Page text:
Last Wednesday we were lucky enough to have Dan Saffer giving us a lecture on Interactive Gestures. I’m sure most of you already know but if not Interactive gestures are what happens when you use products like the iphone, Nintendo Wii, touch screen interfaces and the Dyson “air blade” hand dryers. Interactive gesture s are normally implemented by using sensors.
During the lecture Dan gave an over view of a number of areas, including the history of interactive gestures,prototyping them, communicating them, different types of interactive gestures and how to apply and implement them in meaningful ways. One area i found particularly interesting that he discussed was designing for the human body, this is extremely important when it comes to using sensors within experiences, areas such as physiology must be considered. When designing interactive gestures a lot of the user involvement and experience requires and comes from using your hands, therefor it is critical that a number of factors are taken into consideration some are a little more obvious than others!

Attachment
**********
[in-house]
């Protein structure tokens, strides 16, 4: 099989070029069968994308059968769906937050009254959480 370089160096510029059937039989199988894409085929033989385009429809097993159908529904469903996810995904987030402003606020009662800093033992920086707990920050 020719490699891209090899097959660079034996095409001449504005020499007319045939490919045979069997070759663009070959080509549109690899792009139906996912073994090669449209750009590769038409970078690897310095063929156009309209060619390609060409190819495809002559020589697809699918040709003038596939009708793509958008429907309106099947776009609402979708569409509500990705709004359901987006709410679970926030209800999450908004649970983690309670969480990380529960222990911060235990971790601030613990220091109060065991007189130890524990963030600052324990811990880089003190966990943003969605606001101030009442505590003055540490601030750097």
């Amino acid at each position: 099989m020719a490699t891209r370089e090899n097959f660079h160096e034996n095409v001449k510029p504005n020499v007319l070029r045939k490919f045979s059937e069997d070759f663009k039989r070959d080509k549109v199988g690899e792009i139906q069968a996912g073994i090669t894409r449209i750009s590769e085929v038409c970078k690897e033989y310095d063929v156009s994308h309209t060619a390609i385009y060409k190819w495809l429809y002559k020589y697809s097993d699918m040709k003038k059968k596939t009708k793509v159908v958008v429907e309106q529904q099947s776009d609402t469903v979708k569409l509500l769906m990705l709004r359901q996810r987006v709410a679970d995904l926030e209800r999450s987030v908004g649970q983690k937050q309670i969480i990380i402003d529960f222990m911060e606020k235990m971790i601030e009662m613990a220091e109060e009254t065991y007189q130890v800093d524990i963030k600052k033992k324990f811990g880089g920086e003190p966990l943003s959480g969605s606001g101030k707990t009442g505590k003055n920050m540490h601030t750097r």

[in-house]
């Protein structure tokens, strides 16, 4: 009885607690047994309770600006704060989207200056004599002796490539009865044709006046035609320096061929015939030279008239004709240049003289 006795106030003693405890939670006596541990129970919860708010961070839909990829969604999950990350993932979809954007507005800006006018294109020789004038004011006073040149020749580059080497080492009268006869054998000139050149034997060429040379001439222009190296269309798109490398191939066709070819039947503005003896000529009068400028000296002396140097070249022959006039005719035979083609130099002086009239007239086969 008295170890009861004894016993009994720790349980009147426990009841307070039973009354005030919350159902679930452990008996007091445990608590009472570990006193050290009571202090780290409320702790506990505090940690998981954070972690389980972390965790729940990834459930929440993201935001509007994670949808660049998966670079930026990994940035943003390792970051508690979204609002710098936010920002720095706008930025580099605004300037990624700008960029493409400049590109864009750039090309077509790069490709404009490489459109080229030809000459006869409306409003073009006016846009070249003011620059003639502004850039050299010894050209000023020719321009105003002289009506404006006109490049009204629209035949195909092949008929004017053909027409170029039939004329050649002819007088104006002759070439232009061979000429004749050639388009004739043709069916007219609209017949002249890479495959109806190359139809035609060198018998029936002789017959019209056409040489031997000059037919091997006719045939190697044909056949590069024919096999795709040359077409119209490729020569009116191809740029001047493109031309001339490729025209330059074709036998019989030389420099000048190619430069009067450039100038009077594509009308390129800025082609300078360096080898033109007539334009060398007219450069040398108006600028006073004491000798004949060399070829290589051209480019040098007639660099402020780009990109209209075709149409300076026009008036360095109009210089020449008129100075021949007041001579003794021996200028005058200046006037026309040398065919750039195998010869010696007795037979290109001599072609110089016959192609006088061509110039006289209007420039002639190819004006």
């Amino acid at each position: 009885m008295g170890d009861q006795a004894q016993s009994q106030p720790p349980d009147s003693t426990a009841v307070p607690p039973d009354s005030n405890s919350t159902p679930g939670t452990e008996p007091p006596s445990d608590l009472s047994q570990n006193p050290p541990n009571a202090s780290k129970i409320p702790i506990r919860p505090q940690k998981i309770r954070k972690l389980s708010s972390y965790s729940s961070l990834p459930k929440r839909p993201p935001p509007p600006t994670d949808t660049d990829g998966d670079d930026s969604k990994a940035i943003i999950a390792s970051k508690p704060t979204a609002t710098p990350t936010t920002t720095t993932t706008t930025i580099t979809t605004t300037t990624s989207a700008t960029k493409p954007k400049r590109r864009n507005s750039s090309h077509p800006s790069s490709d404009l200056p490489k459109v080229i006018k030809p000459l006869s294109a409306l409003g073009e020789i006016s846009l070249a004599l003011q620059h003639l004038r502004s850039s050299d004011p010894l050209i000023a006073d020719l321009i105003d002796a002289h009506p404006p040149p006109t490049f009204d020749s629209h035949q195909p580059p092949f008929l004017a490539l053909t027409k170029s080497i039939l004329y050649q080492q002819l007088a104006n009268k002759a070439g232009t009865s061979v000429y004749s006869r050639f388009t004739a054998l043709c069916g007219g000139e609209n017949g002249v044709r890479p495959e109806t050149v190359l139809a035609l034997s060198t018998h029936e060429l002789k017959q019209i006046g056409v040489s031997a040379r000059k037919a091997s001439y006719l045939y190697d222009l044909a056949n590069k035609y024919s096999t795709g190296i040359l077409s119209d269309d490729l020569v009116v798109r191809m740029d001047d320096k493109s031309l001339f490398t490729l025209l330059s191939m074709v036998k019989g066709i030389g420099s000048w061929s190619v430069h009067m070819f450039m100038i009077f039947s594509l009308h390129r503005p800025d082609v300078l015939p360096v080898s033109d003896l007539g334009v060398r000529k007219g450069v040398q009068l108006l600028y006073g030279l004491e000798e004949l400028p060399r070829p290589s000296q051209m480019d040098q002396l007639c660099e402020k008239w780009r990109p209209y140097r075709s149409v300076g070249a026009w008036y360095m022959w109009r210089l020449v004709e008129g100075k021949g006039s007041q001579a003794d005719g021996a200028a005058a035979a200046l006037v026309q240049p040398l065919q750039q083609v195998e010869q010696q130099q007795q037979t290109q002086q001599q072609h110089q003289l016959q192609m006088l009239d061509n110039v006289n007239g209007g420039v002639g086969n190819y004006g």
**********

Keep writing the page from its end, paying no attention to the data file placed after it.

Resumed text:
- You must design for the size of the finger pad (10-14mm) as this does the majority of the work
- Wrist support, especially if the interaction will require a longer period of time
- Left handed-ness
- Accessibility to touch point areas
- People who may be wearing gloves
- women with fake nails!
- finger prints and oil
- inaccuracy (when using hands)
These were just a few points mentioned…..some are very small, but i feel very important factors that come into play when designing an interactive touch screen experience. Just fascinating!
“the complexity of the gestures should match the complexity of the task in hand” a brilliant quote!